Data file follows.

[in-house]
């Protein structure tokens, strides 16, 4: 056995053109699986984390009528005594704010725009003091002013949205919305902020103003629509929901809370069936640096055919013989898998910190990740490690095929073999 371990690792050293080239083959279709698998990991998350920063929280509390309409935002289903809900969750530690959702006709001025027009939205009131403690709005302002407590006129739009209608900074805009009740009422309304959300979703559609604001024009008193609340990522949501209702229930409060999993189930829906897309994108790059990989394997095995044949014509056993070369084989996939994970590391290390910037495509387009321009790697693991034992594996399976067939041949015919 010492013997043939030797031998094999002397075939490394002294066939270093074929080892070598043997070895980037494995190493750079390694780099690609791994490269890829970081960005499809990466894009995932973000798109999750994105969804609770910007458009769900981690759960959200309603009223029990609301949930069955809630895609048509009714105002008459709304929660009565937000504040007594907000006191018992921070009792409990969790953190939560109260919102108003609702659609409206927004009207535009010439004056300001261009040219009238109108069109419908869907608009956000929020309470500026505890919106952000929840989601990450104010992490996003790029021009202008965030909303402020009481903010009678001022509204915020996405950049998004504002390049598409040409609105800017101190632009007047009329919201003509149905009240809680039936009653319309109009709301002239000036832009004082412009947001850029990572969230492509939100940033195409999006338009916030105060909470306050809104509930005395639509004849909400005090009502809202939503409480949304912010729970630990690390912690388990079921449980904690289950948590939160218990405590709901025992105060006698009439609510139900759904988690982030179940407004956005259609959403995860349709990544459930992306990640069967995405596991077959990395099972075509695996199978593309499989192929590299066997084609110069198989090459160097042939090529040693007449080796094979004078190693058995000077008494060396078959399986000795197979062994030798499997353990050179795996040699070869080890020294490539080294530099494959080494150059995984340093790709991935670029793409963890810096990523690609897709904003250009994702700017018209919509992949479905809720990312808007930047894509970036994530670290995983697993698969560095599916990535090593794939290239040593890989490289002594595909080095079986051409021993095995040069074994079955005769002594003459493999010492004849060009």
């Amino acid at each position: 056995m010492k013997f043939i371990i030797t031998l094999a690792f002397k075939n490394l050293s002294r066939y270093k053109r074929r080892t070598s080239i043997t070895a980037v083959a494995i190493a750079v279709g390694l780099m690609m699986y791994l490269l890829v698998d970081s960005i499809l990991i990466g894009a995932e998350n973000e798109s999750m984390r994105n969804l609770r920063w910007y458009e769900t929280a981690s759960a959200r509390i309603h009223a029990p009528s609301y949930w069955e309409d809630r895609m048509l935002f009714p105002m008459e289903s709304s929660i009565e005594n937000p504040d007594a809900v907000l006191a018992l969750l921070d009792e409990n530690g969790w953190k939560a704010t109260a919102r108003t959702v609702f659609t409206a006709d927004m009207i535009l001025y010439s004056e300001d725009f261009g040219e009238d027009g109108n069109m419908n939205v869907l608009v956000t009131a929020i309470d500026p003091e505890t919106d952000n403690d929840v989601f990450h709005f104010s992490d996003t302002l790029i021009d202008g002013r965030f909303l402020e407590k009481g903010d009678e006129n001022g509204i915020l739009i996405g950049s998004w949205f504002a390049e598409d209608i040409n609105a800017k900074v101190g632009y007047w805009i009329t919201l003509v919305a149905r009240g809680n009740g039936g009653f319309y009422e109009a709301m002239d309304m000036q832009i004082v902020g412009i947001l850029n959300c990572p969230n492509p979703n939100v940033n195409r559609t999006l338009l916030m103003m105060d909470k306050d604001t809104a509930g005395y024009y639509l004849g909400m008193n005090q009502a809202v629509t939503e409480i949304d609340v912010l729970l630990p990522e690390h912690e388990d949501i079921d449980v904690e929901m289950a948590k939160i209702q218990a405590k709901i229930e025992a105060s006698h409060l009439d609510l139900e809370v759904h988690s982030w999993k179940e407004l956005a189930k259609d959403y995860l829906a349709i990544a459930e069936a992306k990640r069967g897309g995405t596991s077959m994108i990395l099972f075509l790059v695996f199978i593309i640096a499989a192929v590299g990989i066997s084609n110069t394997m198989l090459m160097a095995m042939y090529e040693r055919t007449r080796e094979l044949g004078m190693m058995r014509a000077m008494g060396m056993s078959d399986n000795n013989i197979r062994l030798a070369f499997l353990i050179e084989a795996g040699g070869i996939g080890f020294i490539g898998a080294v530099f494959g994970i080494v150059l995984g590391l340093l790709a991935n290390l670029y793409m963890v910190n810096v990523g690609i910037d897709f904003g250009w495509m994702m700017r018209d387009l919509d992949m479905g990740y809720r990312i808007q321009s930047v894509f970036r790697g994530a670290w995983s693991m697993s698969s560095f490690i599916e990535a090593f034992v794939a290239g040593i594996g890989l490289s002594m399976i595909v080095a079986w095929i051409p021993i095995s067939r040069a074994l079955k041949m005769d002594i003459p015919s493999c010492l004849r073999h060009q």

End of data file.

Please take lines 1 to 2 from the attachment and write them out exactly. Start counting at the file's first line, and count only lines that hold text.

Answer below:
[in-house]
């Protein structure tokens, strides 16, 4: 056995053109699986984390009528005594704010725009003091002013949205919305902020103003629509929901809370069936640096055919013989898998910190990740490690095929073999 371990690792050293080239083959279709698998990991998350920063929280509390309409935002289903809900969750530690959702006709001025027009939205009131403690709005302002407590006129739009209608900074805009009740009422309304959300979703559609604001024009008193609340990522949501209702229930409060999993189930829906897309994108790059990989394997095995044949014509056993070369084989996939994970590391290390910037495509387009321009790697693991034992594996399976067939041949015919 010492013997043939030797031998094999002397075939490394002294066939270093074929080892070598043997070895980037494995190493750079390694780099690609791994490269890829970081960005499809990466894009995932973000798109999750994105969804609770910007458009769900981690759960959200309603009223029990609301949930069955809630895609048509009714105002008459709304929660009565937000504040007594907000006191018992921070009792409990969790953190939560109260919102108003609702659609409206927004009207535009010439004056300001261009040219009238109108069109419908869907608009956000929020309470500026505890919106952000929840989601990450104010992490996003790029021009202008965030909303402020009481903010009678001022509204915020996405950049998004504002390049598409040409609105800017101190632009007047009329919201003509149905009240809680039936009653319309109009709301002239000036832009004082412009947001850029990572969230492509939100940033195409999006338009916030105060909470306050809104509930005395639509004849909400005090009502809202939503409480949304912010729970630990690390912690388990079921449980904690289950948590939160218990405590709901025992105060006698009439609510139900759904988690982030179940407004956005259609959403995860349709990544459930992306990640069967995405596991077959990395099972075509695996199978593309499989192929590299066997084609110069198989090459160097042939090529040693007449080796094979004078190693058995000077008494060396078959399986000795197979062994030798499997353990050179795996040699070869080890020294490539080294530099494959080494150059995984340093790709991935670029793409963890810096990523690609897709904003250009994702700017018209919509992949479905809720990312808007930047894509970036994530670290995983697993698969560095599916990535090593794939290239040593890989490289002594595909080095079986051409021993095995040069074994079955005769002594003459493999010492004849060009």